Marler Memorial Cemetery is located in Destin, Fla., a playground for pale-faced sun-seeking vacationers since the 1970s. According to the Florida Dept. of Environmental Protection, over 80 percent of the Emerald Coast’s 4.5 million visitors each year visit Destin. The first time I ever visited was in the 1980s with Christi when we were in college. When you ask most people what comes to mind when they think of Destin, they’ll tell you go-carts, mini golf, beaches, and seafood. Not necessarily in that order, of course.
But once upon a time, Destin was a sleepy fishing village. Most of its pioneers are buried at Marler Memorial Cemetery, whose earliest marked burial is 1868 and 241 memorials recorded on Find a Grave.
How Destin Got Its Name
Thanks to Destin historian H.C. “Hank” Klein’s articles in local newspapers, I found some great information on the cemetery and the folks buried in it. I’m just sharing what he wrote here so thank you to Hank! It all starts with a fisherman named Leonard Destin, who was born in New London, Conn. in 1813 but left it for warmer climes in Florida.
Around the time Leonard married local miss Martha McCullom in 1851, he started a fishing village in Moreno Point. When their son Willie died at age 10 on Aug. 1, 1868, they needed a place to lay him to rest. Leonard put aside some land east of their home and that’s how Marler Memorial Cemetery came to be, although it wasn’t called that at the time.
According to Leonard Destin’s memorial on Find a Grave, he and his descendants fished and navigated the only channel passage to the Gulf of Mexico between Panama City and Pensacola, known as Destin’s East Pass.
Leonard and Martha’s son, Gaines, would die on April 6, 1873 at the age of 7. He was the second burial at the cemetery.
Over the years, Leonard and Martha would have nine children together. Leonard died on July 24, 1884 at age 70. He has a handsome monument beside Martha (who died in 1896 at age 61) and some of their children.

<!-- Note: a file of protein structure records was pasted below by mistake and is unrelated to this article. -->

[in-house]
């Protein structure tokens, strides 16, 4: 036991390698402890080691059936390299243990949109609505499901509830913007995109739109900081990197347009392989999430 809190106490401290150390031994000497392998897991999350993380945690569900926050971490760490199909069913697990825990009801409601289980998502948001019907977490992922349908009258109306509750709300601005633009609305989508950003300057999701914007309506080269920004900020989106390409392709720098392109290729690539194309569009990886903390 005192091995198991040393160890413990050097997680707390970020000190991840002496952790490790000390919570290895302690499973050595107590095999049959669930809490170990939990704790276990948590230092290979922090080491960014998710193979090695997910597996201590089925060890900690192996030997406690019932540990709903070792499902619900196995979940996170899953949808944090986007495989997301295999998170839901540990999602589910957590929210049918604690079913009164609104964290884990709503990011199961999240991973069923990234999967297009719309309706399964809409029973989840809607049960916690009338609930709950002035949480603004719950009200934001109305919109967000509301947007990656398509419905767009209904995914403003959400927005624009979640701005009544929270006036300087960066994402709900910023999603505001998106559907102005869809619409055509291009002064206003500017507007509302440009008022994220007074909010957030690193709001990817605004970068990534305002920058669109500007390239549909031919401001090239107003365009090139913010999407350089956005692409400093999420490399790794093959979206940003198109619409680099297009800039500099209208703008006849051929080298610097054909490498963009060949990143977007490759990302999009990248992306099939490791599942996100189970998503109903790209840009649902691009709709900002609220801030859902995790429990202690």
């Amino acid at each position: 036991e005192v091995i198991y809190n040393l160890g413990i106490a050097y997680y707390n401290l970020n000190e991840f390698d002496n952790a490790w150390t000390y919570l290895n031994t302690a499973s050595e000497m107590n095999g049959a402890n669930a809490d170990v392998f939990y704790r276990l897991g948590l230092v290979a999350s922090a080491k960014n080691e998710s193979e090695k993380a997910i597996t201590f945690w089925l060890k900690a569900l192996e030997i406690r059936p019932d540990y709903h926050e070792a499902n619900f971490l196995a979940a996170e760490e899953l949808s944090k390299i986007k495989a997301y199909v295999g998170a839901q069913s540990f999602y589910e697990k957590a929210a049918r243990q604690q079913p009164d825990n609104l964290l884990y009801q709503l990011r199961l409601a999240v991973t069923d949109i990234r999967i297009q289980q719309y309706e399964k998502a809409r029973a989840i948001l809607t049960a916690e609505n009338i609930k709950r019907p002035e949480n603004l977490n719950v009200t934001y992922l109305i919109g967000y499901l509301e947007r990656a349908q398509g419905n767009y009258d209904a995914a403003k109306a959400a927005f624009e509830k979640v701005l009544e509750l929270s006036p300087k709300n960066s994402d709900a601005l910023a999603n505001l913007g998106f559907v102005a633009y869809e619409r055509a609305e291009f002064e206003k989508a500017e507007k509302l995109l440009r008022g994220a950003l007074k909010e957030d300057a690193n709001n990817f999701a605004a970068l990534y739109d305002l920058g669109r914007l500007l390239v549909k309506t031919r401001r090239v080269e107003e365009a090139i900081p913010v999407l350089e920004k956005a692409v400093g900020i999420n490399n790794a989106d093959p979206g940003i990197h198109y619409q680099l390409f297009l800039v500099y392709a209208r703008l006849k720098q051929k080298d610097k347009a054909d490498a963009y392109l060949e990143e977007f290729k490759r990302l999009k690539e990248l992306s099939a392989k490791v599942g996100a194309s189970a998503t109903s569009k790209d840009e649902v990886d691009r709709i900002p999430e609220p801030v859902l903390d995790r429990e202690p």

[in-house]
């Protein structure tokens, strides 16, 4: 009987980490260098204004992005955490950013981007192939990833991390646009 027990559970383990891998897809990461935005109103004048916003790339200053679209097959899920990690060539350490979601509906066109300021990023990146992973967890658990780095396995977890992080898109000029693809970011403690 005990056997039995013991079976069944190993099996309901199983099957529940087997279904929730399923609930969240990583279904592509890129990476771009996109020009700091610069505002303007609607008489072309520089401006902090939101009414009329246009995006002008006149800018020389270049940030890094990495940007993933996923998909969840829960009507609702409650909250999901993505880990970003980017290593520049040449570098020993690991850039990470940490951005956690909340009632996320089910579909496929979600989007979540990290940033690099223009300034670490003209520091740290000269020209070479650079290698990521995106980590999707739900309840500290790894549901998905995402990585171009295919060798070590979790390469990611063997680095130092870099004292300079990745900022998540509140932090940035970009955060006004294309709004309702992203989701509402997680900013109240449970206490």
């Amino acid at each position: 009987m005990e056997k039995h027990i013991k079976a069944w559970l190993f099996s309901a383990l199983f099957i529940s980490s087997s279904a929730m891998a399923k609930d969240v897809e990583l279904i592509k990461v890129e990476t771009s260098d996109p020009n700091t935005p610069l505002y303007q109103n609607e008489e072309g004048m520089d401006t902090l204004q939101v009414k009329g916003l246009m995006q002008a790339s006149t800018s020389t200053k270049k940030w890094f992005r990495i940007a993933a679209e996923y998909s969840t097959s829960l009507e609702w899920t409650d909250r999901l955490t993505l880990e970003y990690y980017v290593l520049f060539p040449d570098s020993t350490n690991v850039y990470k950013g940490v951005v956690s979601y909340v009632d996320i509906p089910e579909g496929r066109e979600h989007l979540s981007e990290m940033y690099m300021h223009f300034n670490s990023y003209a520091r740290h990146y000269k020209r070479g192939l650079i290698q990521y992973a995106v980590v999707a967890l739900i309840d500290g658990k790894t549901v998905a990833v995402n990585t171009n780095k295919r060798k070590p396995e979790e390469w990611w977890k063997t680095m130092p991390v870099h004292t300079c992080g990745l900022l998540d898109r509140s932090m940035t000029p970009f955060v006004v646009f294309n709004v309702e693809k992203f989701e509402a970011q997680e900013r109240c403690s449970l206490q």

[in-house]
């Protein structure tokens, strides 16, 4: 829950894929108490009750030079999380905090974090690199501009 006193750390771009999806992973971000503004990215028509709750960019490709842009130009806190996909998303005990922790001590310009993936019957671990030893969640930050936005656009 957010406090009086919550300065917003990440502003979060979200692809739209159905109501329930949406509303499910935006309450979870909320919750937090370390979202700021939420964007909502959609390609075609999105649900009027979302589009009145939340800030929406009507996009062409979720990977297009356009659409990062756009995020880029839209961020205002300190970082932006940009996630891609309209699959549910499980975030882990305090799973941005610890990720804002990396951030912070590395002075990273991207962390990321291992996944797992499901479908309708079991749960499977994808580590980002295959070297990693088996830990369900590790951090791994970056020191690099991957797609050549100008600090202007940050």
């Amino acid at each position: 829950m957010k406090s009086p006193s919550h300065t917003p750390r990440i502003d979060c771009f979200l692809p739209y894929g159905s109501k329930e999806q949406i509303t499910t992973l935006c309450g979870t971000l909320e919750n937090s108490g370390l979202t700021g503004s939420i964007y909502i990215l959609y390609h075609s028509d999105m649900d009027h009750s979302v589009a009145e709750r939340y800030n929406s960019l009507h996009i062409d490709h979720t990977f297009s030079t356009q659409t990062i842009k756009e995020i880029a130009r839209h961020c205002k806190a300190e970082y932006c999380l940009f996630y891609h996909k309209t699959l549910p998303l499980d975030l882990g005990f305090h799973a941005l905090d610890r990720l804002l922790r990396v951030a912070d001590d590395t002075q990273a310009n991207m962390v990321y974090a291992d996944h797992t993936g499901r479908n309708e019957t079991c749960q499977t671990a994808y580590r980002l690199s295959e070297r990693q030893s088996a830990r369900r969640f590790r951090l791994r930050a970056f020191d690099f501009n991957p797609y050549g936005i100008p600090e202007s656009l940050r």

So how do the Marlers figure into all this? As a teenager, William “Billy” Thomas Marler came to the area from Boggy (known now as Niceville) in the early 1880s to work for Leonard Destin. Billy talked his brothers, sisters, and mother into leaving Boggy for Moreno Point, too. Eventually, the village was named Destin after Leonard and his family sometime around the turn of the century.
According to Hank Klein, Moreno Point had no undertaker at the time. So it fell to Billy Marler to shoulder the task of of building coffins and burying of the dead in the cemetery from 1884 until his died in 1960. I would say that’s more than a good enough reason to name the cemetery Marler Memorial Cemetery. Plus the fact that there are more than 60 Marlers now buried there.
The Heartbreak of Carrie Marler
Back in 2019 when I was wandering around Marler Memorial Cemetery, one of the first graves I saw was for Carrie Marler. That got my attention because back in the 1980s, thanks to Christi’s influence, I watched the CBS soap Guiding Light. One of the more colorful characters was named Carrie Todd, who fell into a romance with local attorney Ross Marler. They got married and she became Carrie Marler. Unfortunately, poor Carrie had multiple personalities and to make a long story short, much drama ensued and the two eventually split up.
Sadly, the Carrie Marler buried at the cemetery also endured a great deal of tragedy but it was all too real.
Born in 1873, Carrie Bowers was the first wife of Billy Marler. They wed around 1891. Over the next years, Billy and Carrie would have several children together. And one by one, eight of them would die.